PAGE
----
Book Review for “To be a Man: Stories” by Nicole Krauss.
Summary: “In one of her strongest works of fiction yet, Nicole Krauss plunges fearlessly into the struggle to understand what it is to be a man and what it is to be a woman, and the arising tensions that have existed from the very beginning of time. Set in our contemporary moment, and moving across the globe from Switzerland, Japan, and New York City to Tel Aviv, Los Angeles, and South America, the stories in “To Be a Man” feature male characters as fathers, lovers, friends, children, seducers, and even a lost husband who may never have been a husband at all. The way these stories mirror one other and resonate is beautiful, with a balance so finely tuned that the book almost feels like a novel. Echoes ring through stages of life: aging parents and new-born babies; young women’s coming of age and the newfound, somewhat bewildering sexual power that accompanies it; generational gaps and unexpected deliveries of strange new leases on life; mystery and wonder at a life lived or a future waiting to unfold. “To Be a Man” illuminates with a fierce, unwavering light the forces driving human existence: sex, power, violence, passion, self-discovery, growing older.”
Age: Adult; Genres: Literary, Women, Fiction; Settings: Contemporary, Israel, Switzerland, South America, USA – New York, Los Angeles; Other Categories: Collection, Short Stories.
Nicole Krauss is one of those authors that I thought I had read everything she’s written, knowing full well that she doesn’t publish all that often. However, as I was looking for the list of the stories included in this collection, I found out that three of them had been published separately (unbeknownst to me). The complete list of stories included in this collection are:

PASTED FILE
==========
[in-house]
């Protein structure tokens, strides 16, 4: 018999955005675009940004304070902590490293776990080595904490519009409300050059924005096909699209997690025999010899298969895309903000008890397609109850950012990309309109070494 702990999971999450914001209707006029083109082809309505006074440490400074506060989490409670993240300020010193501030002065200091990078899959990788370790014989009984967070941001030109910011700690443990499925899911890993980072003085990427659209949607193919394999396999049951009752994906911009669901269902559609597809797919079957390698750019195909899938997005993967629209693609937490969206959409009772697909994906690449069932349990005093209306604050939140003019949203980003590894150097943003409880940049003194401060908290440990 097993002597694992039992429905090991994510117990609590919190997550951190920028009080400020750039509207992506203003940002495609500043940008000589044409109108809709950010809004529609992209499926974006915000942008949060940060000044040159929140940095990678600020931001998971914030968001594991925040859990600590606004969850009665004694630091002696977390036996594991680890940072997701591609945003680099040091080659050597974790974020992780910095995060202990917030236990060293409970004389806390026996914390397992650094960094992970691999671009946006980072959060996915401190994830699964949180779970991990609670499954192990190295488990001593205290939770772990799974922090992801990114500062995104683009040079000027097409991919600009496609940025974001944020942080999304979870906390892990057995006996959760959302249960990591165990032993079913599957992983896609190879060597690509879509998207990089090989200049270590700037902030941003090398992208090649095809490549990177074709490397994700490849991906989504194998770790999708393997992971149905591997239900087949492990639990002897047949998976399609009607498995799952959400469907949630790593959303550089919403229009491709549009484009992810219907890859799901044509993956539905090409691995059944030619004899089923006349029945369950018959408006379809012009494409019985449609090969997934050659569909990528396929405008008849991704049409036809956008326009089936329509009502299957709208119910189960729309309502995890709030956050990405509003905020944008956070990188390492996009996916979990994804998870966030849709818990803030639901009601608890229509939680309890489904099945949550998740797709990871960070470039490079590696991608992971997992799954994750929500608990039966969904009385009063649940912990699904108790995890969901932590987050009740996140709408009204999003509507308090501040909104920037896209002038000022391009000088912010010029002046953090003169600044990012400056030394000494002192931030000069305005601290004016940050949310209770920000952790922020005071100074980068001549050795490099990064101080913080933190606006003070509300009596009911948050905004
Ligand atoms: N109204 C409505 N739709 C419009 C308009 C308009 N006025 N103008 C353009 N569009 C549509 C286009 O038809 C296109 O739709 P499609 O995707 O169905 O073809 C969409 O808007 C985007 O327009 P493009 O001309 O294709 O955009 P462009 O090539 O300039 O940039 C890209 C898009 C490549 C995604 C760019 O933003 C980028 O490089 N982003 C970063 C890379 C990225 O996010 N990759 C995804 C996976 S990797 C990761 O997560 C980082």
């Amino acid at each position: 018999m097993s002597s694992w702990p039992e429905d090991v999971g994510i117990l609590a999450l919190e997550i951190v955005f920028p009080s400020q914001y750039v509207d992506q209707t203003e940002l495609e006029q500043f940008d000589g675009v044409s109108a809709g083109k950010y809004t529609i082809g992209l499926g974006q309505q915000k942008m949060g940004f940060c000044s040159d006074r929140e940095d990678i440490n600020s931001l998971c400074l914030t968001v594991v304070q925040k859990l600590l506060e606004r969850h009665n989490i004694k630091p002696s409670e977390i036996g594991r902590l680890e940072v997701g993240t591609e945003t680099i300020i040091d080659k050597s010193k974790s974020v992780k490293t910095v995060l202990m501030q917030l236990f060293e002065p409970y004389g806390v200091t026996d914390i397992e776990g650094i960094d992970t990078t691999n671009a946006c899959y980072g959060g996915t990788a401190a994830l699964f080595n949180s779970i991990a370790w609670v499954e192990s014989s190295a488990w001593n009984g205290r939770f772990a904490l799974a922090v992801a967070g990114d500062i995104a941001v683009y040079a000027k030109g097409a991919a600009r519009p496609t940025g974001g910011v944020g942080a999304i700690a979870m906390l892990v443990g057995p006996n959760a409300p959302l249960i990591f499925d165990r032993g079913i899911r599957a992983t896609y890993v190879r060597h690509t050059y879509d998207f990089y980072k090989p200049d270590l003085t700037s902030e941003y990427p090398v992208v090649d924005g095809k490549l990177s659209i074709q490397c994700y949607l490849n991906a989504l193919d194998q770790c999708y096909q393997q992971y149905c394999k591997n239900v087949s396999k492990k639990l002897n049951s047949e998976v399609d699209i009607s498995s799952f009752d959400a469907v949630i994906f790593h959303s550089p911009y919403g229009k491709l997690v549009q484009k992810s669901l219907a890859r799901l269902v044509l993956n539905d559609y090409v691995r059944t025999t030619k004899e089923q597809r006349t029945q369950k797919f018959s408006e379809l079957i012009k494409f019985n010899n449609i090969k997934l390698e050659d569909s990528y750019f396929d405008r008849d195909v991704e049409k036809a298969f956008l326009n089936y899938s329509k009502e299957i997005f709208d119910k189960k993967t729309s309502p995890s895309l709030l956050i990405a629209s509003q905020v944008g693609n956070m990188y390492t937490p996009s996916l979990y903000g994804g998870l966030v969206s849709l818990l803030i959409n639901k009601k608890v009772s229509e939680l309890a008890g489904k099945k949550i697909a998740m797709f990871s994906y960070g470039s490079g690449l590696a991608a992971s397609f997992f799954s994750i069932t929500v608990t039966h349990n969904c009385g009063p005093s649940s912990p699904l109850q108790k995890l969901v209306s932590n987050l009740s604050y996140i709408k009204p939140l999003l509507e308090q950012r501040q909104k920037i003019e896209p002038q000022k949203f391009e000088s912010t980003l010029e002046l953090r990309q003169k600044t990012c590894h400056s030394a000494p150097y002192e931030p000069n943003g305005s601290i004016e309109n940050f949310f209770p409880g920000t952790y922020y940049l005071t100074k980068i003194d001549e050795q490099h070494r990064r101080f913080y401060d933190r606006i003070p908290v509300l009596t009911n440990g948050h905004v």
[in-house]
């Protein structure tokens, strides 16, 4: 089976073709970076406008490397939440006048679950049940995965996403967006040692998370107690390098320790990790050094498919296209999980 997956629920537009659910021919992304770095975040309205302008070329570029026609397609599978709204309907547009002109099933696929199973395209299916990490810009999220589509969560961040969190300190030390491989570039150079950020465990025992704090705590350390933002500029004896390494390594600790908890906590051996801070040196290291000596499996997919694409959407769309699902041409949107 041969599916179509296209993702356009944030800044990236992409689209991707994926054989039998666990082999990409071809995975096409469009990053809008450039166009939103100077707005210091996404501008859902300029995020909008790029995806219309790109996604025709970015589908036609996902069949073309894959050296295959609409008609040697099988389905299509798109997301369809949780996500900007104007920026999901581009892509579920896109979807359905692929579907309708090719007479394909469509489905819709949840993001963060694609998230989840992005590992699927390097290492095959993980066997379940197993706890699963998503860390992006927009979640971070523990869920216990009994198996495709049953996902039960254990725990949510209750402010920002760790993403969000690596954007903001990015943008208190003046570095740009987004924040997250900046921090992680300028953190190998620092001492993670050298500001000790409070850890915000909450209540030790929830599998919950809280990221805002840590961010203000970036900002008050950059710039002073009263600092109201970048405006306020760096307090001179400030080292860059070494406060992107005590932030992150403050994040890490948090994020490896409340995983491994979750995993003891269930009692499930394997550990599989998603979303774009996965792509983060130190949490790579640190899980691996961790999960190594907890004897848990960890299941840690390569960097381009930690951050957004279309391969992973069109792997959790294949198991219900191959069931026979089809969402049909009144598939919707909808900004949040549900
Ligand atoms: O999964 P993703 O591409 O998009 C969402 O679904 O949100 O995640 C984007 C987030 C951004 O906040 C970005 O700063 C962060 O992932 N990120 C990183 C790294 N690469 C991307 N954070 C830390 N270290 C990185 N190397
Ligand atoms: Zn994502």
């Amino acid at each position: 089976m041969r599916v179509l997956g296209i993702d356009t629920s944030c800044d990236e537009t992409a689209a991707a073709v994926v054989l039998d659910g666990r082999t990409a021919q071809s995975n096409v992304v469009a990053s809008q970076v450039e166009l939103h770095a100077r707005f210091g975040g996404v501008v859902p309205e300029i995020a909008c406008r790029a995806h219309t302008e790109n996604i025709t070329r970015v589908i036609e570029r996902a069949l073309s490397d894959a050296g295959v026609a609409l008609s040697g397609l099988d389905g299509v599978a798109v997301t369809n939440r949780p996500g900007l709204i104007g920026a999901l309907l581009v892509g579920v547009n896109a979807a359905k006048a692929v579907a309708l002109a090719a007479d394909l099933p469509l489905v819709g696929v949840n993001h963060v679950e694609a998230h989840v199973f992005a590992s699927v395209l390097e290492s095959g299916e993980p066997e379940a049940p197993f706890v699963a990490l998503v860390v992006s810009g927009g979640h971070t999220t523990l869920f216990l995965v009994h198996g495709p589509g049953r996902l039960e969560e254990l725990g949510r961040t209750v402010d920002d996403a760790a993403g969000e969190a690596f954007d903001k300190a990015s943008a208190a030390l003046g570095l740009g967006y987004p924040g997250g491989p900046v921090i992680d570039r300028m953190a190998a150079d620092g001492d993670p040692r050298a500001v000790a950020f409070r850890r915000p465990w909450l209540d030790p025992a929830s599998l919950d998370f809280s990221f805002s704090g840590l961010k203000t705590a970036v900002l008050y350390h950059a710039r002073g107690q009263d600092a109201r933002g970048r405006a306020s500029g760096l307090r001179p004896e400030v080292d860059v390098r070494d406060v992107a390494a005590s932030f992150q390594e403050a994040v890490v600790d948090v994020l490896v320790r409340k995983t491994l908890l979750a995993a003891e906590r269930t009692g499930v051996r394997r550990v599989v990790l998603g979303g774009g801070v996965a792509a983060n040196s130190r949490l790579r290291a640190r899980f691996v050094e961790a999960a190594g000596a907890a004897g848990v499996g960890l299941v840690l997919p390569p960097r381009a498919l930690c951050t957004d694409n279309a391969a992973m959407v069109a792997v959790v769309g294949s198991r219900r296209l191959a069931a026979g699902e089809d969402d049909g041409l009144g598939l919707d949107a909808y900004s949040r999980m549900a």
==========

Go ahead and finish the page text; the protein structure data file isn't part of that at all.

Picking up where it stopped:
- Zusya on the Roof (originally published in 2013)
- I Am Asleep but My Heart is Awake
- End Days
- Seeing Ershadi (originally published in 2018)
- Future Emergencies
- In the Garden (published in 2012 as An Arrangement of Light)
- The Husband
- To Be a Man
I’ve said it before and I’ll say it again. Yes… a really good short story is a joy to behold, and Krauss certainly gives us some true joy with this collection. That said, there are a few things you’ll need to know if you’re interested in reading this book. First of all, one thing you’ll need to know about Krauss and these stories, is that there are many references to Jewish and Israeli things, as well as words in Hebrew (and sometimes, other languages), which she doesn’t bother to define for her readers. Well, almost never, because in the last story, she talks about a place whose Hebrew name means “freedom” and she doesn’t use the location’s actual name – something I’d never seen her do before now. Now, because I’m both Jewish and Israeli, I didn’t need a glossary or any footnotes, but some readers might be put off by this, and it could detract from their reading pleasure. Another thing about Krauss is that she’s not a fan of using quotation marks, or any other diacritic to distinguish dialogue from narrative, and I know that many readers just hate this. I personally prefer something to indicate someone speaking, but because of the way she writes, it doesn’t bother me when she doesn’t use them – I guess I’m used to it by now.